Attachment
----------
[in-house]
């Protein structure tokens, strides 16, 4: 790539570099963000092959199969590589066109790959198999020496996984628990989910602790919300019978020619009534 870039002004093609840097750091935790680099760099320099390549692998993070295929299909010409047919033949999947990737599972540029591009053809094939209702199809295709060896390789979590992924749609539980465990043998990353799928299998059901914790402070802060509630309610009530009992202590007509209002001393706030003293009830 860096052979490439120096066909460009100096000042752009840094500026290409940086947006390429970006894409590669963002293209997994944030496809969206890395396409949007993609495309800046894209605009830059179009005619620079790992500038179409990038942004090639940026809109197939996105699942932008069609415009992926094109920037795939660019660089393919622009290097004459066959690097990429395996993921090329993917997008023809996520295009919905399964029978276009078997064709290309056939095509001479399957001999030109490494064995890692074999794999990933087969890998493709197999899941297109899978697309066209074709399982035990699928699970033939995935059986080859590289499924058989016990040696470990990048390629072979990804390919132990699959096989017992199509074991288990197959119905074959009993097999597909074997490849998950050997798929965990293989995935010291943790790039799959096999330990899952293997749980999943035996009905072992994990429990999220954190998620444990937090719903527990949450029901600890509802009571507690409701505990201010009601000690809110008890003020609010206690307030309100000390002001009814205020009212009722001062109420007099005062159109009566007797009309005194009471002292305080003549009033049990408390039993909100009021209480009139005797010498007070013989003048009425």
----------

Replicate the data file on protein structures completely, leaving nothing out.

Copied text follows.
[in-house]
């Protein structure tokens, strides 16, 4: 790539570099963000092959199969590589066109790959198999020496996984628990989910602790919300019978020619009534 870039002004093609840097750091935790680099760099320099390549692998993070295929299909010409047919033949999947990737599972540029591009053809094939209702199809295709060896390789979590992924749609539980465990043998990353799928299998059901914790402070802060509630309610009530009992202590007509209002001393706030003293009830 860096052979490439120096066909460009100096000042752009840094500026290409940086947006390429970006894409590669963002293209997994944030496809969206890395396409949007993609495309800046894209605009830059179009005619620079790992500038179409990038942004090639940026809109197939996105699942932008069609415009992926094109920037795939660019660089393919622009290097004459066959690097990429395996993921090329993917997008023809996520295009919905399964029978276009078997064709290309056939095509001479399957001999030109490494064995890692074999794999990933087969890998493709197999899941297109899978697309066209074709399982035990699928699970033939995935059986080859590289499924058989016990040696470990990048390629072979990804390919132990699959096989017992199509074991288990197959119905074959009993097999597909074997490849998950050997798929965990293989995935010291943790790039799959096999330990899952293997749980999943035996009905072992994990429990999220954190998620444990937090719903527990949450029901600890509802009571507690409701505990201010009601000690809110008890003020609010206690307030309100000390002001009814205020009212009722001062109420007099005062159109009566007797009309005194009471002292305080003549009033049990408390039993909100009021209480009139005797010498007070013989003048009425």